Greece crisis poses risks to an already-slow global economic recovery

Greece crisis poses risks to an already-slow global economic recovery

The situation in Greece is complicated.  Countries all around the world are starting to worry about the possible consequences of the Greeks falling outside of the euro. On the other side of the pond, the U.S. Federal Reserve keeps waiting for the right time to adjust its interest rates.

After the global economic crisis, the world is not the same. One way we see this change is in the behavior of investors, who are acting more cautiously and moving away from their investments when uncertainty arises.

Capital flight from one country to another is what creates the biggest damage. And the damage is even worse when capital flight occurs so quickly that banks are faced with liquidity issues. This is the case with Greece, where the government has limited the amount of money people can withdraw from their bank accounts.

Patterns emerge

This situation resembles the Argentine crisis of 2001. At that time, not only bank transactions were restricted; most of the money deposited at Argentina-based banks as foreign currency was taken from the hands of the public with a direct order from the government of President Fernando de la Rúa.

In both of these cases, it is not just the economy as a whole that suffers; businesses and people suffer, as well.

Since the most recent crisis, the recovery process has been very slow for most countries because they are coming out from too much debt and are restrained by a substantial economic slowdown. The tools of monetary policy have not always been sufficient for these cases and other strategies are necessary when trying to manage poor economic performance.

This is not just affecting the western world.  Earlier this week, the Shanghai Composite fell 5.9% to 3507.19 and a cumulative drop of 32.1% since the second week of June. This dive in Chinese stocks is not only a result of the Asian economic slowdown; it is also a sign of general aversion to risk and current global uncertainty.

Greece’s economy is also facing the isolation that bad political and economic decisions create, due to the fact that Europe overall is not struggling as much as Greece.  After the “No” vote this past Sunday at the polls, European authorities are going to have to compromise and find a sustainable solution for both parties. Greece asked this week for a three year rescue package of €50 billion.

Tough choices

Remaining in default is not an option, unless, of course, Greece wants to face the same issues that Argentina is confronting due to its objection to negotiations with its creditors. Normally, a decision to run an economic adjustment and pay what is owed creates current costs but generates future benefits.

Some economists around the world are stating that monetarists are incorrect in claiming that an increase in the amount of money in the economy creates inflation. While this is merely economic theory, in Europe, inflation does not indeed occur because people are not consuming enough.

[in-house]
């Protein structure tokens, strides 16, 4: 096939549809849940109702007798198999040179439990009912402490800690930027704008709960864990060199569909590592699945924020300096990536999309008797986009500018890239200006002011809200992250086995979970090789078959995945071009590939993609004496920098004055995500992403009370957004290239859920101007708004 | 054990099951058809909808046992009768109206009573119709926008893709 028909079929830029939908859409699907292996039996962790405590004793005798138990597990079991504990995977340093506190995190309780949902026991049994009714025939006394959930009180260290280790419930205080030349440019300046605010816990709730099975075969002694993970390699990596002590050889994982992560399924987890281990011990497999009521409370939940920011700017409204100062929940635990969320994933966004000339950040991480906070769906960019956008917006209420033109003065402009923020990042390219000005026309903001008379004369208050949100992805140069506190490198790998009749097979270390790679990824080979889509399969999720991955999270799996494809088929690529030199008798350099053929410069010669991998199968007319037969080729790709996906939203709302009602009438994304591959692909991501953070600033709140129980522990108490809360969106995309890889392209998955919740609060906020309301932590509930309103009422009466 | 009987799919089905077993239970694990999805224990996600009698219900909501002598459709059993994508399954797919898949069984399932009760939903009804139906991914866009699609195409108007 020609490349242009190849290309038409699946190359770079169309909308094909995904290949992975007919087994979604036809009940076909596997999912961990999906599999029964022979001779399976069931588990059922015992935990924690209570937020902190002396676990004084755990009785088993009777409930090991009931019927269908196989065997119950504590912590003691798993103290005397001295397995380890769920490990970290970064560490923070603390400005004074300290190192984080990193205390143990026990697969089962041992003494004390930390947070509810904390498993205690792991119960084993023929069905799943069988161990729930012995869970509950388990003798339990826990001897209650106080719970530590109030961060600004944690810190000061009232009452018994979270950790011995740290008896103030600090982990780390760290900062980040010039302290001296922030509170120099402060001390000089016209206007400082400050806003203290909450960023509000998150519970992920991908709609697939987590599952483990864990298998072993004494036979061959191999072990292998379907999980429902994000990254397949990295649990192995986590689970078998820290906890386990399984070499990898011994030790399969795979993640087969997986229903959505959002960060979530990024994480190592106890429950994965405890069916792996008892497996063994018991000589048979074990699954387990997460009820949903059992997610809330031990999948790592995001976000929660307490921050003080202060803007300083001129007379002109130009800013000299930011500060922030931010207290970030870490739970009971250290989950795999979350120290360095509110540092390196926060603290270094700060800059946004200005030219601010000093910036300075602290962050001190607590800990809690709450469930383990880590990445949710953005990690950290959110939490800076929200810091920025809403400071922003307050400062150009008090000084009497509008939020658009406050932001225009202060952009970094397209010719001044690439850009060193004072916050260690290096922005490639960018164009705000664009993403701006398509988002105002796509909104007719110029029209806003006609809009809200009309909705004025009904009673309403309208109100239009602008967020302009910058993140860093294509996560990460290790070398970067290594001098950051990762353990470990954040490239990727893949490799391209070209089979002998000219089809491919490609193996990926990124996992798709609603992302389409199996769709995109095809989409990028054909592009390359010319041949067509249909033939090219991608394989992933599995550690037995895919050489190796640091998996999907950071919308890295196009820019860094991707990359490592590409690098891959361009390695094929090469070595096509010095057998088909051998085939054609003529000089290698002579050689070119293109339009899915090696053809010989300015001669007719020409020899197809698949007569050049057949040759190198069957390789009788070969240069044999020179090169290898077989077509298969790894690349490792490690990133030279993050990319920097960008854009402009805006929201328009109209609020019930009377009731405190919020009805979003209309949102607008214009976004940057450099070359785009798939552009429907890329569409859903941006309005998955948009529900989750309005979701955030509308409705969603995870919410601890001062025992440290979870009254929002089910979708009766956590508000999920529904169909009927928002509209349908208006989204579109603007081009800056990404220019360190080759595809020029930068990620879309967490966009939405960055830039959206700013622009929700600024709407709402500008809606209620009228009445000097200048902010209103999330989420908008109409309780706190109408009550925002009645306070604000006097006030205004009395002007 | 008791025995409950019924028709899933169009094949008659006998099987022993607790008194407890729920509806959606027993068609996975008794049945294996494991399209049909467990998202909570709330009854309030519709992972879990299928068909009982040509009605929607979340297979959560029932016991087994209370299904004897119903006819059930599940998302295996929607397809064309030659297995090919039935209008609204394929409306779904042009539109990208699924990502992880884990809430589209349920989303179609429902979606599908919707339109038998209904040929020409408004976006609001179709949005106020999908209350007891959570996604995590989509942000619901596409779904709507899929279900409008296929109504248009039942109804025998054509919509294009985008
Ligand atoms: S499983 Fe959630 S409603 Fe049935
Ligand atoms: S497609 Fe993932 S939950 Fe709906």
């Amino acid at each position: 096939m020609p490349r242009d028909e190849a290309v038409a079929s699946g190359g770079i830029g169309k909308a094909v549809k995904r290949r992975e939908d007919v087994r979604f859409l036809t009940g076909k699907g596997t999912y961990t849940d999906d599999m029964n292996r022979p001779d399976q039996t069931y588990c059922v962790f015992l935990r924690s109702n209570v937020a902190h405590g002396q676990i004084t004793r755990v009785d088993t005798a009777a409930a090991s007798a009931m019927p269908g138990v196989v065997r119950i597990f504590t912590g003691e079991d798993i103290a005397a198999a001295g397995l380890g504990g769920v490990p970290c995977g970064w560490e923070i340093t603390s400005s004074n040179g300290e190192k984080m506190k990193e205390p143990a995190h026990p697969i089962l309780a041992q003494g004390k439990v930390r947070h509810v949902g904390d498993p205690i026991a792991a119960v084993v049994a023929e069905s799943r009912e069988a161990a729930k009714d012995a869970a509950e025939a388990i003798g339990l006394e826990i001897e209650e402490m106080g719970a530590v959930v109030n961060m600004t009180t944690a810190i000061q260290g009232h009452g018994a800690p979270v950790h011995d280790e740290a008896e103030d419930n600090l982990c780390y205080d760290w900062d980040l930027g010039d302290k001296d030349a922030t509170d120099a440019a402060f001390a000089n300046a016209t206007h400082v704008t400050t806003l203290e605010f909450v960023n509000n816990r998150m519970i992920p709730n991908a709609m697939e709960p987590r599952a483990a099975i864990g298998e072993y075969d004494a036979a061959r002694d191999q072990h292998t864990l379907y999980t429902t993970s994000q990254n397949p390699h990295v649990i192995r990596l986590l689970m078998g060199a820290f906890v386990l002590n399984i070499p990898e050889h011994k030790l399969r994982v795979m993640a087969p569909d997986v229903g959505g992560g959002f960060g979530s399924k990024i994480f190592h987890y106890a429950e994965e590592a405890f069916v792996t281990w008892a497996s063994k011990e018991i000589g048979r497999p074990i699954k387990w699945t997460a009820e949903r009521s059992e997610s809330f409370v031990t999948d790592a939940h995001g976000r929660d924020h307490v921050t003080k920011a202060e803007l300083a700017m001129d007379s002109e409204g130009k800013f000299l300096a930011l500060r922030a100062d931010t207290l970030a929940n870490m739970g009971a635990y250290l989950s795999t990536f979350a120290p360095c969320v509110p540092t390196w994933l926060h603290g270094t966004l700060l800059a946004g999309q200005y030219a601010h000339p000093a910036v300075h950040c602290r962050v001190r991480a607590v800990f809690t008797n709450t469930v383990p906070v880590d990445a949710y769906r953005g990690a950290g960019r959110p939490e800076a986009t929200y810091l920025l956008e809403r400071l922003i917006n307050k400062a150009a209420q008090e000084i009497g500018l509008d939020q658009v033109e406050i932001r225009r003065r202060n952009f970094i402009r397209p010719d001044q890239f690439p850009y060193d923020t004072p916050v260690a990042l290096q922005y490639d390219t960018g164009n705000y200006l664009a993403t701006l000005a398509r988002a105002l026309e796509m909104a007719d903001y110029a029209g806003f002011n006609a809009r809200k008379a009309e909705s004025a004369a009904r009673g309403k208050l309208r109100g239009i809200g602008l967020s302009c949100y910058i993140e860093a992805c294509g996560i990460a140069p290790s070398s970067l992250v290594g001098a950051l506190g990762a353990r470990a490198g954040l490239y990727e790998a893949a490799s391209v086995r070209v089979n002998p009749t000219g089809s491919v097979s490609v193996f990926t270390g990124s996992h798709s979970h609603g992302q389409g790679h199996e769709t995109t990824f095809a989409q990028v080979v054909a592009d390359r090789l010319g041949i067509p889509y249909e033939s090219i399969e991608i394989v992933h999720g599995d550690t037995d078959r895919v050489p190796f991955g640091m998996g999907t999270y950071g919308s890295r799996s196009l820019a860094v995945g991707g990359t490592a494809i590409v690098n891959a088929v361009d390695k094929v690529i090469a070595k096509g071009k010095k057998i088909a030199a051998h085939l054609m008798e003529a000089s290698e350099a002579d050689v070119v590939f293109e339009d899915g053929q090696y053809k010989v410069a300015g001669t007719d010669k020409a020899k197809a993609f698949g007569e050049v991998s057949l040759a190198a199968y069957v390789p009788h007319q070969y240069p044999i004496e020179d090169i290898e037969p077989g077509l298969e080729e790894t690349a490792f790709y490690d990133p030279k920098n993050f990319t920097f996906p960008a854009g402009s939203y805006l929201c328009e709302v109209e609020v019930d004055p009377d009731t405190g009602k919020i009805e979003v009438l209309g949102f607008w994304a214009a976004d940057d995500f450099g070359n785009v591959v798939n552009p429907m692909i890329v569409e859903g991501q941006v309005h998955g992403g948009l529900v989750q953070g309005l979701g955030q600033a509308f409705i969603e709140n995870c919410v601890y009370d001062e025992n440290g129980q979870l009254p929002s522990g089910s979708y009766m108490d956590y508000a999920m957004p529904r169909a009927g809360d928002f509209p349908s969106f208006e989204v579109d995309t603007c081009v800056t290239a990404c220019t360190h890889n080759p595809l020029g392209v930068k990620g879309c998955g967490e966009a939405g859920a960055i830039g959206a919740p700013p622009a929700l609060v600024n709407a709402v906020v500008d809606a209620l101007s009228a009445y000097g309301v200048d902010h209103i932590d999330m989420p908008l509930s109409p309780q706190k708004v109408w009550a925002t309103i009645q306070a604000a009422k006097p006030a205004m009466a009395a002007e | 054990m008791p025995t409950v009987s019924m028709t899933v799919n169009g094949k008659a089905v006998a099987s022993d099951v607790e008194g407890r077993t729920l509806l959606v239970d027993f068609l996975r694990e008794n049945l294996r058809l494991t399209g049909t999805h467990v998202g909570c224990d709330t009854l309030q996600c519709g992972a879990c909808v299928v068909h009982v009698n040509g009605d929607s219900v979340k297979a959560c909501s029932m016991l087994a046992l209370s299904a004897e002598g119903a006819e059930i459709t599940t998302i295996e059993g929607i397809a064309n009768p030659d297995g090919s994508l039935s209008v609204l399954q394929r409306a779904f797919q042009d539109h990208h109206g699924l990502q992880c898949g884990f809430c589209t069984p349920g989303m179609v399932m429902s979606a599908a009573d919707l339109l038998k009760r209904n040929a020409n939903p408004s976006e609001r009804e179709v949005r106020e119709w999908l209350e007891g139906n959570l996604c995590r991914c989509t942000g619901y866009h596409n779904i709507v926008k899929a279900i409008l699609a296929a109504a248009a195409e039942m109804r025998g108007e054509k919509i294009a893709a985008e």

Of course, the European Central Bank (ECB) takes this into consideration when doing its open market operations, or when printing more Euros. Now remains the question: is the ECB going to let Greece be the nation that absorbs a huge part of that money?

Even if European consumption stays at its current level, and Greece stays on the euro, Greece is going to struggle to boost its economy. On the other hand, if Greece falls out of the euro zone, the possibility of the country being able to pay its creditors will diminish. The Greeks might never be able to repay such debt with a weak drachma.

Not only does Greece lack the capacity to print its own money, it also suffers from an absence of economic resources to confront such a drastic change. Greece depends on tourism, and its people need a strong currency to balance out such activity. Greece needs visitors spending more money in the country, not paying less because of a devaluated currency.

Where the Fed fits in

For months, we have been hearing rumors that the Fed might soon change interest rates. Even when the US fully recovers, such actions will unintentionally harm weaker economies due to a stronger dollar.

This is not only a concern to our globalized financial system; it is also a problem regarding commodity prices. Investors appear worried, and we are observing massive sell offs, together with a natural ebb in liquidity.

The problem that we ought to see is that we have a bigger supply of money, in the form of savings, which is ready to be invested. But the companies that could use those resources are not keen on tapping into them due to the current low levels of activity in the emerging markets.

Moreover, if the Fed hikes up rates, we will witness capital flight to the US, and European rates will have to eventually follow that rise. This kind of adjustment could compound the disadvantageous situation in the smaller European economies that are already struggling.

Categories: Economics, International

About Author

Miguel Ferreyra de Bone

Miguel is a guest lecturer of Macroeconomics at the Universidad del Salvador in Buenos Aires, Argentina. His past experience includes an advisory role at Banco Galicia, the largest private bank in Argentina by AUM, and as a commodities analyst at both Cargill and Ledesma. Miguel is proficient in Spanish, English, and Portuguese.